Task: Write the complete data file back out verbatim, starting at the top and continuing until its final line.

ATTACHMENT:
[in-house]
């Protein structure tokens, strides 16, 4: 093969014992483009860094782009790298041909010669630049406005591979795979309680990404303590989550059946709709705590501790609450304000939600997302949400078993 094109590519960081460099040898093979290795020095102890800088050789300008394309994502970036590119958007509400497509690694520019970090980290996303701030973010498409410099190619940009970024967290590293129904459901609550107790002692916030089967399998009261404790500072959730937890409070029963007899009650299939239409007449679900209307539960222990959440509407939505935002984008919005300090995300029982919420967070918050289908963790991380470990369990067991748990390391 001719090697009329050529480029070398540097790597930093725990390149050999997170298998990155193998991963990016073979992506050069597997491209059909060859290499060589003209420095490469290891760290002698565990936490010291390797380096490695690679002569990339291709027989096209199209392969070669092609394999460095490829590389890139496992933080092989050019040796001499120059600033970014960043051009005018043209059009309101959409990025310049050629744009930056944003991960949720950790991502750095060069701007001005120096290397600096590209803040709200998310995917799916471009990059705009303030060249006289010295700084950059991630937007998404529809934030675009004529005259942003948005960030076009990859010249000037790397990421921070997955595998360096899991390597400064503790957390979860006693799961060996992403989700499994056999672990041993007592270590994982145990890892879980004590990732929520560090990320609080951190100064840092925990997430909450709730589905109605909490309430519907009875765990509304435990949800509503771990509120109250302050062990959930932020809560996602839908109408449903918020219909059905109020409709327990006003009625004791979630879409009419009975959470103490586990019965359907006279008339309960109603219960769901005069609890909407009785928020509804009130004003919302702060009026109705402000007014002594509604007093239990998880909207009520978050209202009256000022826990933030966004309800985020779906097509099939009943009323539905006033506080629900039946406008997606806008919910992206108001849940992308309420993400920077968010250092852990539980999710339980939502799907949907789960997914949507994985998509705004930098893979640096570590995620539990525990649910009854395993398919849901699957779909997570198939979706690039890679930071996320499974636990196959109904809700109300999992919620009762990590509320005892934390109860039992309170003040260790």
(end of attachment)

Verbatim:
[in-house]
């Protein structure tokens, strides 16, 4: 093969014992483009860094782009790298041909010669630049406005591979795979309680990404303590989550059946709709705590501790609450304000939600997302949400078993 094109590519960081460099040898093979290795020095102890800088050789300008394309994502970036590119958007509400497509690694520019970090980290996303701030973010498409410099190619940009970024967290590293129904459901609550107790002692916030089967399998009261404790500072959730937890409070029963007899009650299939239409007449679900209307539960222990959440509407939505935002984008919005300090995300029982919420967070918050289908963790991380470990369990067991748990390391 001719090697009329050529480029070398540097790597930093725990390149050999997170298998990155193998991963990016073979992506050069597997491209059909060859290499060589003209420095490469290891760290002698565990936490010291390797380096490695690679002569990339291709027989096209199209392969070669092609394999460095490829590389890139496992933080092989050019040796001499120059600033970014960043051009005018043209059009309101959409990025310049050629744009930056944003991960949720950790991502750095060069701007001005120096290397600096590209803040709200998310995917799916471009990059705009303030060249006289010295700084950059991630937007998404529809934030675009004529005259942003948005960030076009990859010249000037790397990421921070997955595998360096899991390597400064503790957390979860006693799961060996992403989700499994056999672990041993007592270590994982145990890892879980004590990732929520560090990320609080951190100064840092925990997430909450709730589905109605909490309430519907009875765990509304435990949800509503771990509120109250302050062990959930932020809560996602839908109408449903918020219909059905109020409709327990006003009625004791979630879409009419009975959470103490586990019965359907006279008339309960109603219960769901005069609890909407009785928020509804009130004003919302702060009026109705402000007014002594509604007093239990998880909207009520978050209202009256000022826990933030966004309800985020779906097509099939009943009323539905006033506080629900039946406008997606806008919910992206108001849940992308309420993400920077968010250092852990539980999710339980939502799907949907789960997914949507994985998509705004930098893979640096570590995620539990525990649910009854395993398919849901699957779909997570198939979706690039890679930071996320499974636990196959109904809700109300999992919620009762990590509320005892934390109860039992309170003040260790």